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James E. Eaves, M.D.; Revocation of Registration

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On January 4, 2002, the Deputy Assistant Administrator, Office of Diversion Control, Drug Enforcement Administration (DEA), issued an Order to Show Cause (OTSC) by certified mail to James E. Eaves, M.D., notifying him of an opportunity to show cause as to why the DEA should not revoke his DEA Certificate of Registration, AE4563967, pursuant to 21 U.S.C. 824(a)(1) and (a)(4), and deny any pending applications for renewal of such registration pursuant to 21 U.S.C. 823(f), on the grounds that Dr. Eaves was not authorized by the State of Iowa to practice medicine, and his continued registration was inconsistent with the public interest. The Order also notified Dr. Eaves that should no request for hearing be filed within 30 days, his right to a hearing would be deemed waived.

The OTSC was sent to Dr. Eaves at his DEA registered premises in Clarinda, Iowa. A postal delivery receipt was signed January 15, 2002, by Dr. Eaves, indicating the OTSC was received. To date, no response has been received from Dr. Eaves nor anyone purporting to represent him.

Therefore, the Deputy Administrator, finding that (1) 30 days having passed since the receipt of the Order to Show Cause, and (2) no request for a hearing having been received, concludes that Dr. Eaves is deemed to have waived his right to a hearing. Following a complete review of the investigative file in this matter, the Deputy Administrator now enters his final order without a hearing pursuant to 21 CFR 1301.43(d) and (e), and 1301.46.

The Deputy Administrator finds as follows. Dr. Eaves currently possesses DEA Certificate of Registration AE4563967, issued to him in Iowa. Pursuant to a Settlement Agreement in May 1999, Dr. Eaves was prohibited by the Iowa Board of Medical Examiners (Board) from the practice of medicine in Iowa, without the specific permission of the Board. The DEA investigative file reveals Dr. Eaves does not currently maintain an active medical license in Iowa, and is therefore foreclosed from the practice of medicine in the state in which he holds his DEA registration.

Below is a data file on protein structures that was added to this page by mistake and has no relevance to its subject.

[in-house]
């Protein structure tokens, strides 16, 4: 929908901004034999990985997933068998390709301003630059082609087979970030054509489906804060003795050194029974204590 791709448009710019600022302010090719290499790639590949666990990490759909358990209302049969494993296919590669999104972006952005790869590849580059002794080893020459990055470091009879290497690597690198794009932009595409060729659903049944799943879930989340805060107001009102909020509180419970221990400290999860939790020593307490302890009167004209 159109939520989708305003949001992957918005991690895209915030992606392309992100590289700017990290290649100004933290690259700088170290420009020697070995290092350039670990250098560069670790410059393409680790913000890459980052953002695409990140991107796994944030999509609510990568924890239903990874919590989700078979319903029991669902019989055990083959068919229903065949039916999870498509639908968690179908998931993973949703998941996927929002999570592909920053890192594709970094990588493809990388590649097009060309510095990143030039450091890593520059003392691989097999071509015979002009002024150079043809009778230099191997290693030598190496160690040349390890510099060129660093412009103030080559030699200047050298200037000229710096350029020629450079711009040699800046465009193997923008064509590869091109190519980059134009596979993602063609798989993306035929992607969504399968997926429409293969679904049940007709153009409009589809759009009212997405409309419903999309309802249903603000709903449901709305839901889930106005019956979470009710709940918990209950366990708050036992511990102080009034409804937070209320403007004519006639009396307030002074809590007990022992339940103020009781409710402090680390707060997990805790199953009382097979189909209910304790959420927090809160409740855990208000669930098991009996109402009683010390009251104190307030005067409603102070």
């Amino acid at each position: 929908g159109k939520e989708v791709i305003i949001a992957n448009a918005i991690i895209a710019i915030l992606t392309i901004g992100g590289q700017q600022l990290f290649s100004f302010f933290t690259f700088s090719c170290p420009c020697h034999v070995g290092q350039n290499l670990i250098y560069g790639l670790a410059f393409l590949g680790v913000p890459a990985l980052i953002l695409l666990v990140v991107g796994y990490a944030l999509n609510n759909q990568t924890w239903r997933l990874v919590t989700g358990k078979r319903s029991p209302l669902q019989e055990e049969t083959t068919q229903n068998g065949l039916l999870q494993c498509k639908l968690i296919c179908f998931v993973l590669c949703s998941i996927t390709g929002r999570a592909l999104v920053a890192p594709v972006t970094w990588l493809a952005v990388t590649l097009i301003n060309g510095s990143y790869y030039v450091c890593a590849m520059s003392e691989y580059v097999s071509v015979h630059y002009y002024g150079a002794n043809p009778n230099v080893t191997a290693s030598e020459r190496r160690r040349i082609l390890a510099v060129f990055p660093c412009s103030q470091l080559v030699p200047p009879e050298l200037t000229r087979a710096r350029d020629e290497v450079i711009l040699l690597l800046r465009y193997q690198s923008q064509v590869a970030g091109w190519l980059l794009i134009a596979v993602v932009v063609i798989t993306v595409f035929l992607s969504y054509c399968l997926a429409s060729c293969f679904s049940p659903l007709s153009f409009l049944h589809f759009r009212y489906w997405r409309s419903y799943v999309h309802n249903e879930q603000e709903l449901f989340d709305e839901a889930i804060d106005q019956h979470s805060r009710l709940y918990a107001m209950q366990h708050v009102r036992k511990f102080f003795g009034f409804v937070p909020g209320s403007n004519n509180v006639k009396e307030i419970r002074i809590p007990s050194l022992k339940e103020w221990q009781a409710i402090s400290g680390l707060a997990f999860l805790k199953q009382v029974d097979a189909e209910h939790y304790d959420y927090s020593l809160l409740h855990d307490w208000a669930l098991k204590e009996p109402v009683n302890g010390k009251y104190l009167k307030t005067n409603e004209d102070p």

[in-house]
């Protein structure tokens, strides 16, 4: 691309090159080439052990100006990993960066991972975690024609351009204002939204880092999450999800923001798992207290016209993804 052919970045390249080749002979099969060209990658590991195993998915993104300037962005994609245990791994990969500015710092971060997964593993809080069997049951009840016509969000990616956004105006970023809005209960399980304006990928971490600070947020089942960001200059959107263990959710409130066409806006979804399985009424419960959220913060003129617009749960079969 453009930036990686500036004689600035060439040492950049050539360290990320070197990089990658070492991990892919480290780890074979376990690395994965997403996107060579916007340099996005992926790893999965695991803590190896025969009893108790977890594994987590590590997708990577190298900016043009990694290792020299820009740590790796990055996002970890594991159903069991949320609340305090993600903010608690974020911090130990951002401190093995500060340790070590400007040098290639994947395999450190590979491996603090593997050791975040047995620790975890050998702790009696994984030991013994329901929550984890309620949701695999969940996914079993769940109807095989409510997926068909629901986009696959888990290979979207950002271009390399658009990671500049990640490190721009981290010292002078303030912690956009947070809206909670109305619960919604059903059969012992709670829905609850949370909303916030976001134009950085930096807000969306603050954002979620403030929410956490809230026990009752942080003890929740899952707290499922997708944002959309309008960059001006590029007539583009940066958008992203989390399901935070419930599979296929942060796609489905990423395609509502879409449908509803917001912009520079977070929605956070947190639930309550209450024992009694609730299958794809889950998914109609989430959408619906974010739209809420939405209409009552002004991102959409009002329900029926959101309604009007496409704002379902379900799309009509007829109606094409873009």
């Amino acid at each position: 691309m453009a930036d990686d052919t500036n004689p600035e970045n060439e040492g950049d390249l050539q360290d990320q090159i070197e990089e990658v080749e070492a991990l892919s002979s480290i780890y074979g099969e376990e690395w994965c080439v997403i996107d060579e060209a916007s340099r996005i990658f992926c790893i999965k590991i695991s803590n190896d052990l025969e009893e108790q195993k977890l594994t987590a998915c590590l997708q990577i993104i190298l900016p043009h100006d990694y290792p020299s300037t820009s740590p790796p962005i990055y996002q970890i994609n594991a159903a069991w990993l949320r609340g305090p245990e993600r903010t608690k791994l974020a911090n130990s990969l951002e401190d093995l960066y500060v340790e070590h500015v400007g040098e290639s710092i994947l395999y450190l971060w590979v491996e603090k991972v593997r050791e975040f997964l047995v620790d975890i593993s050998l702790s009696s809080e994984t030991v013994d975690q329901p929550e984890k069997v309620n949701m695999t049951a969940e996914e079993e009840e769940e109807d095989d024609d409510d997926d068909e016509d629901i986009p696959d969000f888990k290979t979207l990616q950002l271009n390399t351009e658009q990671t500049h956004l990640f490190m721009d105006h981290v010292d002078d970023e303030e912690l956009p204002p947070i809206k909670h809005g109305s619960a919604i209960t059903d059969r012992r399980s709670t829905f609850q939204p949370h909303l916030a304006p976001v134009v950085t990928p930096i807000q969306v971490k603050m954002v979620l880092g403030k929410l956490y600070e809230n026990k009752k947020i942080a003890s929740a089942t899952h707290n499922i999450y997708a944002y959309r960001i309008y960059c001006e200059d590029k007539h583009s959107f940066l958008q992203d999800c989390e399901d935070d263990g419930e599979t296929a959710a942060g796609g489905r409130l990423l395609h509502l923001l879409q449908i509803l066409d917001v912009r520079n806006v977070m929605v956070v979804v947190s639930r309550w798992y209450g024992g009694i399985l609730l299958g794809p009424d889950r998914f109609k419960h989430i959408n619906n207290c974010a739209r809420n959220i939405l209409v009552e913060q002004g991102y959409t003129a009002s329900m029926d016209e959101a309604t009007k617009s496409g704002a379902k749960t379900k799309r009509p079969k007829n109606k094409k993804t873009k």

In January 2001, however, Dr. Eaves stated to DEA investigators that he intended to retain his DEA Certificate of Registration solely for the purposes of self-prescribing controlled substances. This practice is not permitted by Iowa State law.

The investigative file further reveals that in October 1988, the Board placed Dr. Eaves' medical license on three years' probation, based in part on findings that Dr. Eaves authorized excessive amounts of controlled substances to be dispensed when such drug therapy was not warranted. In May 1991, the Board again placed Dr. Eaves' medical license on probation, this time for five years, and further restricted his controlled substance privileges, based in part on findings that Dr. Eaves continued to authorize excessive amounts of controlled substances to be dispensed when such drug therapy was not warranted. In December 1994, the Board extended this probation period for an additional 32 months, based on findings that Dr. Eaves had violated his previous probation.